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How To...Coach Against Your Own Son It's a paternity predicament when the Clippers' MIKE DUNLEAVY SR. faces MIKE JR.

As if working for the league's most beleaguered franchise weren't
concern enough, Mike Dunleavy had another reason to think long
and hard last summer before he accepted the Clippers' coaching
job: Four times a year he would have to face his son Mike Jr., a
second-year forward for the Warriors. "Those few games," says
Mike Sr., "it's going to be.... Well, I don't know how it's going
to be." His uncertainty is understandable because never in NBA
history has a father coached against his son.

Competition between family members in pro sports has often
yielded uncomfortable affairs fraught with conflicting emotions.
(See Venus versus Serena.) And the Dunleavys have an
exceptionally tight father-son bond. "I probably know him--and
his game--better than anyone," says the dad. It will only add to
the tension that both Mikes are in precarious positions
professionally: Junior is trying to gain traction after a
disappointing rookie season in which he averaged only 5.7 points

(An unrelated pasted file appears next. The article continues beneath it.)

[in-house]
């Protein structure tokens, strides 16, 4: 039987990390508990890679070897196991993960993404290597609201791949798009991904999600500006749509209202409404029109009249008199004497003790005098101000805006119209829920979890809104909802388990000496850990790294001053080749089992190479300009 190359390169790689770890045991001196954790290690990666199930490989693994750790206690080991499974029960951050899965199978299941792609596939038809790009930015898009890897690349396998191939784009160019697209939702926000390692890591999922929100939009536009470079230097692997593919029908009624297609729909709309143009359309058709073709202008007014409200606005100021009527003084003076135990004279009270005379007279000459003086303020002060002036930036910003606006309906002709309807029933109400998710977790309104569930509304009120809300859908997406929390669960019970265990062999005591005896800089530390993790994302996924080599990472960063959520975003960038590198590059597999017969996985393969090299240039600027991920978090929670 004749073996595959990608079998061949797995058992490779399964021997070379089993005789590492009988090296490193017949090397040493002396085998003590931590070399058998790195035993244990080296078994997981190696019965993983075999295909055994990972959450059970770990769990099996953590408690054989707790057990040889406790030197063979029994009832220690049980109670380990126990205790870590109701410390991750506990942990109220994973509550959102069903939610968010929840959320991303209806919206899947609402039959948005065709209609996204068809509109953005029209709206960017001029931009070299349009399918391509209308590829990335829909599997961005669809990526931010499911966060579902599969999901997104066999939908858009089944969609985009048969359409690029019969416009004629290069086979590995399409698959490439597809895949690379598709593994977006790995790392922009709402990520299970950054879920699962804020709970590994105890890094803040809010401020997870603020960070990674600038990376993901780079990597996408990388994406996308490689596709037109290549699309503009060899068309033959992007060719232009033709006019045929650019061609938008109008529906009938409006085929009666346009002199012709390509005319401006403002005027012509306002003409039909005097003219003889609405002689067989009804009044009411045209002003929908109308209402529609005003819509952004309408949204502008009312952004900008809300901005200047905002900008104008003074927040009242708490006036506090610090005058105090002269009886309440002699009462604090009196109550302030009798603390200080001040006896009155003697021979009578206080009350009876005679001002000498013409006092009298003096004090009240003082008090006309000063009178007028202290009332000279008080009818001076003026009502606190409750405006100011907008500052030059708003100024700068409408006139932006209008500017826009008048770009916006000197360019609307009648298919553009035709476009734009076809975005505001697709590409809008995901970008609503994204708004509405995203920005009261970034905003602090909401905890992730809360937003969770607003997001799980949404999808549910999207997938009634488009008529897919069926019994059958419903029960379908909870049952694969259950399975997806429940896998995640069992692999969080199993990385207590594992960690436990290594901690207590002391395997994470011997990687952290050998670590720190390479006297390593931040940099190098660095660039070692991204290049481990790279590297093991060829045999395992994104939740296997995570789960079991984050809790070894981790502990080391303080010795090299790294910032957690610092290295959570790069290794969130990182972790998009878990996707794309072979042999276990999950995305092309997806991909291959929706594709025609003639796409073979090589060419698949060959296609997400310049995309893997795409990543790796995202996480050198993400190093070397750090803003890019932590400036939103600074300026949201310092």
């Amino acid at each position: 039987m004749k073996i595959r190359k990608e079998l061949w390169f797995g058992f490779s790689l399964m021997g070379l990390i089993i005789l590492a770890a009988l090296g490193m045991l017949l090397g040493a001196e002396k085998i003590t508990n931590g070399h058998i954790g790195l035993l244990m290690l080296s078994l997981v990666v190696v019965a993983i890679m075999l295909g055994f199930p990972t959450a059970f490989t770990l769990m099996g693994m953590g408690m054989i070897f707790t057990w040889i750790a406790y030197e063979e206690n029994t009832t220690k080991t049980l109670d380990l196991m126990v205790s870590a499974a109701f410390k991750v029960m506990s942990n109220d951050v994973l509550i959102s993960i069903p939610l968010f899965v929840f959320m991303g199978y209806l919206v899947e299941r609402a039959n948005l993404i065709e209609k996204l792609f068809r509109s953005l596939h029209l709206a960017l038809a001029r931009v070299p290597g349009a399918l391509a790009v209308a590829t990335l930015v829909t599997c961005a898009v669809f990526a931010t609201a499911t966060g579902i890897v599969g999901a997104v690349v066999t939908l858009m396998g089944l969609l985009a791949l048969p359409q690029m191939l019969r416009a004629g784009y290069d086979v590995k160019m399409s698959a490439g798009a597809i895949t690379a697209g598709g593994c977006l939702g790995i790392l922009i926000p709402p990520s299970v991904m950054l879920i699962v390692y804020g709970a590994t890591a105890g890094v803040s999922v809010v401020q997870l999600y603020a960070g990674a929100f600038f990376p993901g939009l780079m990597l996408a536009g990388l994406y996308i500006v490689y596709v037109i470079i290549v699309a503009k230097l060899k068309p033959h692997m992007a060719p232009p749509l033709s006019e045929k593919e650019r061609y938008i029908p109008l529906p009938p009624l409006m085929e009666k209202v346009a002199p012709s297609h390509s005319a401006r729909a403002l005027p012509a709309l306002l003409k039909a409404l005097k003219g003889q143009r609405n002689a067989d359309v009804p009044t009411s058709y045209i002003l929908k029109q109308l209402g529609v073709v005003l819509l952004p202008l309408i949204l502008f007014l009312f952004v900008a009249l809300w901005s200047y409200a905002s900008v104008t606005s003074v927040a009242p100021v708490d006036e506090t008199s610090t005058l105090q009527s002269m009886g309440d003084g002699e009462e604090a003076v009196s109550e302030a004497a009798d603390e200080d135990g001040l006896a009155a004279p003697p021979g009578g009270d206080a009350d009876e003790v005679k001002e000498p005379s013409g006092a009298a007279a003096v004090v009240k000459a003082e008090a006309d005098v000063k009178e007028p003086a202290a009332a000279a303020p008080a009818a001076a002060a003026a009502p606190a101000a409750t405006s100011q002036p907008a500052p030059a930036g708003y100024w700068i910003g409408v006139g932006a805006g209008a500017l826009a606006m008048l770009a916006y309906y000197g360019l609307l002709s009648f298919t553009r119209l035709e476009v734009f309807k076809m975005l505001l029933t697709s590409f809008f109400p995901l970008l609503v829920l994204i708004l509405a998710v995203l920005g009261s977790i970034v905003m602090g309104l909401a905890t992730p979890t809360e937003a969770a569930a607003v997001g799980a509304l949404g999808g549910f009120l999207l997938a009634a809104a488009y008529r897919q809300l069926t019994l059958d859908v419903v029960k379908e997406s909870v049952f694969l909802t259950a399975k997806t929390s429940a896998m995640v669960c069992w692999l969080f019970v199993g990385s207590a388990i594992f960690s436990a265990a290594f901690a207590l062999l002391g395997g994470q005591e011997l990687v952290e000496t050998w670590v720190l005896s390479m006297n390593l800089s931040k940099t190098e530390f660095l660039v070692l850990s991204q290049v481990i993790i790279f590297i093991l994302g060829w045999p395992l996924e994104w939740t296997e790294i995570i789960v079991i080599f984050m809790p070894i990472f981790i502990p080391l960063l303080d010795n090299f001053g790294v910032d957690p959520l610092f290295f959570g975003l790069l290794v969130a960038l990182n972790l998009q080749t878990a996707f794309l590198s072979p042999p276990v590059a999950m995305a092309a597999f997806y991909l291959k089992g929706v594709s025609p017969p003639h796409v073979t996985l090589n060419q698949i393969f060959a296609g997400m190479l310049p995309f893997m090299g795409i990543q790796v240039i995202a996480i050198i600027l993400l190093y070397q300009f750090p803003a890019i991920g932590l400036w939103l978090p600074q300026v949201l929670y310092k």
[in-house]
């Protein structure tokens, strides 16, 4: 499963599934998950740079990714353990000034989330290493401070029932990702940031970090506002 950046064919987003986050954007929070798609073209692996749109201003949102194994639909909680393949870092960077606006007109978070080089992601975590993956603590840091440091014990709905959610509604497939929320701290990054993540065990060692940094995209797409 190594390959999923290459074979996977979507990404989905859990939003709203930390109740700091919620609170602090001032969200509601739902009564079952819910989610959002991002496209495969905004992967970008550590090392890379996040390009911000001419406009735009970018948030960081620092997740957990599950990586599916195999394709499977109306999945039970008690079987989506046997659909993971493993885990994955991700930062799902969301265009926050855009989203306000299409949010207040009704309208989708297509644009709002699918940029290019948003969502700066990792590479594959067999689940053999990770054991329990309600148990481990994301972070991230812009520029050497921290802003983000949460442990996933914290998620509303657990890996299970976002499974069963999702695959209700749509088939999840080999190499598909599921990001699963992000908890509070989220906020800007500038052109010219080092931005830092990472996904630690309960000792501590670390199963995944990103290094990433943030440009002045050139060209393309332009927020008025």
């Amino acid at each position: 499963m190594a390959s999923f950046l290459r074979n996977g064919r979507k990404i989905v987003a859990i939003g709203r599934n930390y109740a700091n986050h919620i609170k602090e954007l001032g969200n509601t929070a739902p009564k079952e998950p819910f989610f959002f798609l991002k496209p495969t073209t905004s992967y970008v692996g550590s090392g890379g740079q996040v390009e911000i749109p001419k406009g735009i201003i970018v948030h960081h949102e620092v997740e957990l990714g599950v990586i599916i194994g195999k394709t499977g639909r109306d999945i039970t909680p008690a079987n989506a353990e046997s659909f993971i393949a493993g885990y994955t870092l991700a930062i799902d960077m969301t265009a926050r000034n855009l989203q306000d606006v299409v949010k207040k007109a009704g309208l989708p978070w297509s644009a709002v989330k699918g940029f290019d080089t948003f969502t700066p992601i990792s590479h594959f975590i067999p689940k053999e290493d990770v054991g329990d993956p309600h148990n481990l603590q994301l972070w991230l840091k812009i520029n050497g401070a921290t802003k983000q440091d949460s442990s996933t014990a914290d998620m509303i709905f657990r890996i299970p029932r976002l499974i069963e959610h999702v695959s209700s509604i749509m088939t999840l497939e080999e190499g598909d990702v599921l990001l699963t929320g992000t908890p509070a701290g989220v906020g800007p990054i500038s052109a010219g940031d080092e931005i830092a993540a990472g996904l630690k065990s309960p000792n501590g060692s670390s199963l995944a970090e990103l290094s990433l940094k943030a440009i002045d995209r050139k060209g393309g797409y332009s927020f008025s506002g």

and 2.6 rebounds after being taken third in the draft out of
Duke; Senior is the latest helmsman of the Clippers' constantly
wayward ship after being let go in May, 2001, by the Trail
Blazers. "It's going to be different from any other game," says
Dunleavy fils. "I do know that."

They'll meet for the first time on Nov. 18 in Oakland. "I know my
mom is going to be pulling for me," says Mike Jr. "At least I've
got her on my side." Responds Mike Sr., "I already told him, 'You
better work on your weaknesses.'"

So how do you coach against your flesh and blood? How do you
convince yourself that the small forward you're trying to shut
down is just another 6'9" shooter, not someone whose diapers you
changed? "It's going to be different, lots of mixed emotions, but
the bottom line is you play to win," says Mike Sr. "We're going
to scout him and prepare for him like we would anyone else." And
if his kid lights it up? "We'll probably switch defenders and
make him give it up," he says. "But just thinking about it, yeah,
it's going to be an interesting dynamic."

Dunleavy Sr. is so sensitive to the dynamic that he withdrew his
name for the Golden State job in 2002 immediately after the team
drafted his son. "With me coming in and him being a rookie, that
would have been a whole can of worms," says Mike Sr. "I'm sure
[management] felt the same way." On the other hand, in the likely
event that Mike Jr. becomes a more established player, his dad
would like nothing more than to be his coach. "That could be
terrific," says Mike Sr. "Obviously because he's my son, but also
because he's a heck of a team player. Every coach wants
that." --L. Jon Wertheim